Marijuana Legalization – It’s Time For The Field To Think More Broadly
I am a huge fan of the Office of National Drug Control Policy’s (ONDCP) Director Michael Botticelli and hold both him and the transforming ONDCP agency he leads in the highest regard. I could write endlessly on what an amazing recovery advocate and ally we have found in Director Botticelli and the ONDCP’s recovery-oriented approach to addressing the nation’s substance misuse challenges. To that end, what follows is in no way an attack on Director Botticelli and the ONDCP but more so a challenge to the substance use disorder prevention, treatment and recovery field – this is directed at the practitioners, advocates, individuals and family members in recovery, researchers and educators who all share the common goal of making prevention, early intervention and recovery from a substance use disorder more accessible and available to all.
Currently we see a debate raging on regarding the legalization of marijuana. This debate has been supercharged in recent weeks by Director Botticelli’s reiteration of the federal government’s stance on opposing the legalization of marijuana as some states have moved toward legalization. Director Botticelli cited the ideas of marijuana as a “gateway drug”, young people having a low perception of risk regarding the use of marijuana and research that supports the dangers of marijuana use on the developing brain as some of the core reasons for opposing legalization. Many experts and advocates are in agreement and see the legalization of marijuana as potentially increasing use among youth. Many other experts and advocates disagree and see this as a step backwards in what has been forward momentum around decriminalizing substance use and substance use disorders.
While I do not pretend to know the best direction to go in, I do believe there are some aspects of this debate that are important for all of us to consider. As a person in long-term recovery from a substance use disorder who has utilized an abstinence-based pathway to recovery for close to 11 years, I recognize that for me personally, using marijuana – whether it is illegal or legal – is not something that is in the best interest of my recovery and therefore not something I can engage in. Just like the act of indulging in the currently legal substances of alcohol, tobacco and McDonalds cheeseburgers is not in alignment with the practices I need to maintain my health and wellness, marijuana is in the same boat. Moreover, I can recognize that my abstinence from alcohol, tobacco and McDonalds cheeseburgers is what remains the best practice for me personally while not imposing my personal needs and choices on other people. Millions of individuals can use these substances and eat a cheeseburger afterwards without it moving into problem use or a substance use disorder. I just happen to not be one of them. I do not need to oppose other people’s use of these substances just because it would not be a good idea for me and many of my friends. I recognize that many of my friends and I, despite sometimes living in still siloed recovery systems that do not allow for us to see it, are actually in the minority when it comes to this need for abstinence only.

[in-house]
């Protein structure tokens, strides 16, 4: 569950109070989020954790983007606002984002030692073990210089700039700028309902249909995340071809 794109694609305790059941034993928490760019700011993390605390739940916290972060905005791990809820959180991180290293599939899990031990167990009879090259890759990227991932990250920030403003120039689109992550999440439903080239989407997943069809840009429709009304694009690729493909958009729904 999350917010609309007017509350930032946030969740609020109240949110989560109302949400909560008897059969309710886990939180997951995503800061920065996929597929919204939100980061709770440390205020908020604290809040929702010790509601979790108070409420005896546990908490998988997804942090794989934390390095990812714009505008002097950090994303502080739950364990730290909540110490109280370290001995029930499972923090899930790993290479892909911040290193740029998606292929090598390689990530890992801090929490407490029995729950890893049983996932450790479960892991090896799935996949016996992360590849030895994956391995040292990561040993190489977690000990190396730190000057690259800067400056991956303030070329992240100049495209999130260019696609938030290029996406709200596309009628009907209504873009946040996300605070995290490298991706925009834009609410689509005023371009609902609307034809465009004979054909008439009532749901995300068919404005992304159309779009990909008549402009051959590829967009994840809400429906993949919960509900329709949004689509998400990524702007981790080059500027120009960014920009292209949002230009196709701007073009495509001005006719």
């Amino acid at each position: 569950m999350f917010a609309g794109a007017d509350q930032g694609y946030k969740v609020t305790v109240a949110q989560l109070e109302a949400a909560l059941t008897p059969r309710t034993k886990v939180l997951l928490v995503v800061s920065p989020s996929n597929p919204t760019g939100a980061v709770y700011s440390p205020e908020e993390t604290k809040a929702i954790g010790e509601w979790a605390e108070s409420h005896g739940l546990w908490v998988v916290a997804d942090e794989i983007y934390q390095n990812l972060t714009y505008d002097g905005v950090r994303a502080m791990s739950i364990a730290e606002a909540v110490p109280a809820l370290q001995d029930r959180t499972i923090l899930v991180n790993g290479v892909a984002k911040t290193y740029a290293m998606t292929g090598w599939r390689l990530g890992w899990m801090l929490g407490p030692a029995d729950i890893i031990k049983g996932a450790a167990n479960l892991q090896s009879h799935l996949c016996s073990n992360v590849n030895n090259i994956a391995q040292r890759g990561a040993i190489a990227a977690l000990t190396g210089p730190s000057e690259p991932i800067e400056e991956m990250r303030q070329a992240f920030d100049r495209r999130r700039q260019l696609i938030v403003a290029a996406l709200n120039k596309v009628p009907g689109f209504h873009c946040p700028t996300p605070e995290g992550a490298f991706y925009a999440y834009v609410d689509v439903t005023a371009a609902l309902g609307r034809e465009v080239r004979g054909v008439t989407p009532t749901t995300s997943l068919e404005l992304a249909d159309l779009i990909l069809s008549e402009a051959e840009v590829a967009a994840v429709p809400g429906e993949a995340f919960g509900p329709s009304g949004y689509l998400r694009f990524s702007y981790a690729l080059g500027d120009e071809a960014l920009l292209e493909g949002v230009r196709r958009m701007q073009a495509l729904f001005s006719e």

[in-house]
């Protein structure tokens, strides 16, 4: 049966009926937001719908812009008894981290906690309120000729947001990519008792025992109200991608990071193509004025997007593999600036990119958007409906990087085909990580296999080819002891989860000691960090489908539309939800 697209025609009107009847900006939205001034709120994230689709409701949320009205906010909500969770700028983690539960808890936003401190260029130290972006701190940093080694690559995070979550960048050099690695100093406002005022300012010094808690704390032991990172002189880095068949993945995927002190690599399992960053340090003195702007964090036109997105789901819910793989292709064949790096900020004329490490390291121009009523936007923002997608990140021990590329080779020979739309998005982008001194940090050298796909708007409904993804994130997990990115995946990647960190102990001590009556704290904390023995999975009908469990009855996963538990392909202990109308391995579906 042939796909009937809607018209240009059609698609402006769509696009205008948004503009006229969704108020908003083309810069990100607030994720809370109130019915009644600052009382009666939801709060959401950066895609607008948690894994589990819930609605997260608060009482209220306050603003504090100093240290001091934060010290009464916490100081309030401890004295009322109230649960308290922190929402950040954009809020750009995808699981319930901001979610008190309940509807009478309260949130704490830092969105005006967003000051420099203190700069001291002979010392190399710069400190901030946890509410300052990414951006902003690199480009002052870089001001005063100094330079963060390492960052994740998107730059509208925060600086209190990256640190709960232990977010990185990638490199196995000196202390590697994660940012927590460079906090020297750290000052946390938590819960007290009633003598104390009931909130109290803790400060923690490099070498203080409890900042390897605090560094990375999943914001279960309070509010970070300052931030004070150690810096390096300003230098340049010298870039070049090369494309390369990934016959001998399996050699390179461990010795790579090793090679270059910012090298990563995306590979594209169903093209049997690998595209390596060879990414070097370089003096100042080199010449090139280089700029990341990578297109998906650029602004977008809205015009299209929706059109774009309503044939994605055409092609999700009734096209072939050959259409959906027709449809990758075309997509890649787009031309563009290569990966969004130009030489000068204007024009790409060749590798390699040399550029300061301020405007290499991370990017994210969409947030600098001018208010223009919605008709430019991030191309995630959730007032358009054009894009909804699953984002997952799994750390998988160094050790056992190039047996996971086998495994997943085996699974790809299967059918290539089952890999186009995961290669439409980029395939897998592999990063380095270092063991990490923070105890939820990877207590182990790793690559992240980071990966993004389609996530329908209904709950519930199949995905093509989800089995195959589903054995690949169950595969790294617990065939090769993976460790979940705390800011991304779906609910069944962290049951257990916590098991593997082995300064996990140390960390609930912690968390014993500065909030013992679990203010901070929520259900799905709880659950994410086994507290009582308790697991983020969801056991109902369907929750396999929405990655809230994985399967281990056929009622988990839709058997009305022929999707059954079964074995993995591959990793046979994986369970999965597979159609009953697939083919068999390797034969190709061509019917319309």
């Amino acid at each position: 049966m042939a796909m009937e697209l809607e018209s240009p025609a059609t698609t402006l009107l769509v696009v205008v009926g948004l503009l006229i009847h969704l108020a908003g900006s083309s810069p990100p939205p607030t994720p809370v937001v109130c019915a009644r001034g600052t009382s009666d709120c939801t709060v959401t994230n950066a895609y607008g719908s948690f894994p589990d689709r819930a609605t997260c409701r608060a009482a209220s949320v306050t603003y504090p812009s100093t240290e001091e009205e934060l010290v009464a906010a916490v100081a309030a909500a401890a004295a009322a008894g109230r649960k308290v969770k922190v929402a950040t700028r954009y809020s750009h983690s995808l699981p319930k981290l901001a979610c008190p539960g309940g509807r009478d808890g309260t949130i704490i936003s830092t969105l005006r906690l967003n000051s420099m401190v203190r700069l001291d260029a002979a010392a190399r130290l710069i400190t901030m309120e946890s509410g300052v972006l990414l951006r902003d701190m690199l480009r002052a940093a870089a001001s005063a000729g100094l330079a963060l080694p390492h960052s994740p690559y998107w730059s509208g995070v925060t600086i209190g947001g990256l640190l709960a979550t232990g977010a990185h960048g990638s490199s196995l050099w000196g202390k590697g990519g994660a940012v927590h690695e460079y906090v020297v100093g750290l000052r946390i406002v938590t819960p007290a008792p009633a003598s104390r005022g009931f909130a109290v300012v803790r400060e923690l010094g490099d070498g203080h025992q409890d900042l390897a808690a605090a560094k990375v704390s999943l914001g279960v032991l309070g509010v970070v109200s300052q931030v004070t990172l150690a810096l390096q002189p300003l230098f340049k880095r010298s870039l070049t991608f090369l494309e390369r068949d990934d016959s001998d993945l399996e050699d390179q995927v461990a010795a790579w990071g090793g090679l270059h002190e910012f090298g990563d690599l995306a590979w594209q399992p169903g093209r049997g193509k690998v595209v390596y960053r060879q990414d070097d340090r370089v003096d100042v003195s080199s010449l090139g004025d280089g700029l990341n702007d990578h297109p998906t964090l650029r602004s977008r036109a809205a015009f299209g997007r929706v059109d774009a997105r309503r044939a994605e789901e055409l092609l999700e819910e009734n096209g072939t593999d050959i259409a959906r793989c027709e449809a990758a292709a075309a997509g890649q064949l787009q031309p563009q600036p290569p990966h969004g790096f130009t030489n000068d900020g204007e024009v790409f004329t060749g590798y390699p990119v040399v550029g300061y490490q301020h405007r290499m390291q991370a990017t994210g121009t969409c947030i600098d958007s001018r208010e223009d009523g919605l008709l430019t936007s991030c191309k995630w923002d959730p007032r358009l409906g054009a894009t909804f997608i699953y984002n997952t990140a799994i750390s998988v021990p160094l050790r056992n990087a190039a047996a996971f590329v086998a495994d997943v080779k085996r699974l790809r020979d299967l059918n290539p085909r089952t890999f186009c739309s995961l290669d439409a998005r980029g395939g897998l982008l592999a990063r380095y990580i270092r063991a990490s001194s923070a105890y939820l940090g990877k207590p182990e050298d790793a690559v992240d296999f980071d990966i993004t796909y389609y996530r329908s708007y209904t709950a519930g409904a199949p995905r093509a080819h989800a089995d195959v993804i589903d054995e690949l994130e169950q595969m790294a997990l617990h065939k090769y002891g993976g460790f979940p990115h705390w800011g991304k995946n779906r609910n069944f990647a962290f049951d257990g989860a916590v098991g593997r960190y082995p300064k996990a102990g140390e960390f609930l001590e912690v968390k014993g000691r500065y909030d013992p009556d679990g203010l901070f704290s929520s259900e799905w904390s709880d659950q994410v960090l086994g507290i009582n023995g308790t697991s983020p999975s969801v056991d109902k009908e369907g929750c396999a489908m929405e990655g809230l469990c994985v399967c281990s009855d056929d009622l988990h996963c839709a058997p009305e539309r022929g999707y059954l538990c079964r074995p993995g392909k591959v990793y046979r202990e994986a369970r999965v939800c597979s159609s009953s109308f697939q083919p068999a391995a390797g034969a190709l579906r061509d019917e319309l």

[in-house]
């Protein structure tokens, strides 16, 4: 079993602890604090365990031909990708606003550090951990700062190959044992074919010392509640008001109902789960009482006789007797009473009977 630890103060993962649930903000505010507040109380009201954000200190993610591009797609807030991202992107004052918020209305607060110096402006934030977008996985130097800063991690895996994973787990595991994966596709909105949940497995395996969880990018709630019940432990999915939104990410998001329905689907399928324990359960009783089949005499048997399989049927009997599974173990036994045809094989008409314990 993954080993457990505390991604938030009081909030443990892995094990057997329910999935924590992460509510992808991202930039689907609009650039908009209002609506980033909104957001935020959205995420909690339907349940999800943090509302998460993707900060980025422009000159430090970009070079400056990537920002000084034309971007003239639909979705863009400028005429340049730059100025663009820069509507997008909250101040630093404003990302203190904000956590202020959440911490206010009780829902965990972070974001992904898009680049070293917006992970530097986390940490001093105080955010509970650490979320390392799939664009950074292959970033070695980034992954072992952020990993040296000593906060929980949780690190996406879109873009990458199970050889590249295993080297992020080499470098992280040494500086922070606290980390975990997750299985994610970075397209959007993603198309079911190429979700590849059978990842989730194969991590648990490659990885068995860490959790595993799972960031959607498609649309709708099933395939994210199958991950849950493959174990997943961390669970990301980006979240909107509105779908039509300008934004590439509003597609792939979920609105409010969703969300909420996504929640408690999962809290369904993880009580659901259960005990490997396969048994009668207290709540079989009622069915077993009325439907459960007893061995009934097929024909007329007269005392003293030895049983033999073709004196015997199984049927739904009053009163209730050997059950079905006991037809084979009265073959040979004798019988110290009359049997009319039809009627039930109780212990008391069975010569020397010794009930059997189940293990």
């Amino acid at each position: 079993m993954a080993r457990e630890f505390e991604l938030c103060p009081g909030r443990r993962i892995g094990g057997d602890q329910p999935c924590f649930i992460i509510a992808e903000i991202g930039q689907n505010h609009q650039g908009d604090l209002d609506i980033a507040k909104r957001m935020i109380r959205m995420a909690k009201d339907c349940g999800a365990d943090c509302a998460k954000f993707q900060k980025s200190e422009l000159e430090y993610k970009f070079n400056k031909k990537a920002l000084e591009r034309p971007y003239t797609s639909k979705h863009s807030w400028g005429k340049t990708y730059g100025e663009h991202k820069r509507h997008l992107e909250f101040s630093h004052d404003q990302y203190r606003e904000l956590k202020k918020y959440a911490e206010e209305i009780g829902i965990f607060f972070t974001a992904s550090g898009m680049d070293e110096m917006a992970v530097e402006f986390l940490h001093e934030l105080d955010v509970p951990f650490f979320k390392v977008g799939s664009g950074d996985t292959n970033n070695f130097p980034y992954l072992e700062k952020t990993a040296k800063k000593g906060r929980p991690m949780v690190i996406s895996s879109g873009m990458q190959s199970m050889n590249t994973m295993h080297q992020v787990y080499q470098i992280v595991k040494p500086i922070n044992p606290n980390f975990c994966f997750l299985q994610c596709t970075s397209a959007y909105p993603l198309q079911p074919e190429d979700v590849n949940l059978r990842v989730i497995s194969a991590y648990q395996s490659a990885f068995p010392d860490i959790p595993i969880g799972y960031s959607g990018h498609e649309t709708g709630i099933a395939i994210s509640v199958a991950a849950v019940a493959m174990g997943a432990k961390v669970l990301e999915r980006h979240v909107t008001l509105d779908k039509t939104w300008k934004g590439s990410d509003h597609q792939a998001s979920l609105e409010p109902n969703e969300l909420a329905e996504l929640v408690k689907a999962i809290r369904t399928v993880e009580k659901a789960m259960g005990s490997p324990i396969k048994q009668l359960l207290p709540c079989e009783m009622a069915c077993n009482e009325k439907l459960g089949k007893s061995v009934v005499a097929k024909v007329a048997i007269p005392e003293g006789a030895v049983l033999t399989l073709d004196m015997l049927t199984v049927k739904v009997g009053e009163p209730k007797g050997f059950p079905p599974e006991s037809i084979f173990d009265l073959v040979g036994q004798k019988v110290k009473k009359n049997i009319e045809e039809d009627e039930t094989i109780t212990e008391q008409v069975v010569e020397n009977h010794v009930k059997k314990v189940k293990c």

In addition to the idea that abstinence from marijuana is not the goal of nor necessary for more individuals than not, another point to consider is the following. Alcohol, a legal drug and the most deadly, has seen a steady decline among youth and was actually used less than marijuana among 8thgraders in 2014 according to the National Institute on Drug Abuse. The use of tobacco, another legal and the second most deadly drug, has also steadily declined among young people. The idea that legalization increases use falls flat when we look at steady decreases in the use of these two substances. Perhaps we ought to explore more how education and prevention efforts may have aided in this decline and how these efforts can be enhanced and more effective when substances are in fact legal. At the very least, the data shows that marijuana use among youth is already happening at a rate higher than that of legal substances, so keeping marijuana illegal doesn’t seem to be working out too well for our nation’s young people.
To reiterate, I do not pretend to know the answer as to whether the legalization of marijuana would increase or decrease use among youth. I believe more unbiased research is needed and there is much to consider. What I do know however is that we have a lot of evidence showing continued decreased use among youth when it comes to legal substance use with increases in illegal substance use. I also know that we have a lot of old thinking still pervading how we approach this issue and that some of us who subscribe to and apply the abstinence-based pathway in our own lives have difficulty seeing other possibilities outside of only abstinence. Ultimately, for those of us who practice, advocate, educate, shape policy around and aim for change in the area of substance misuse, I only propose that we step back for a moment and think more openly, critically and broadly about the idea of legalizing marijuana use. We owe it to our young people to be doing just that.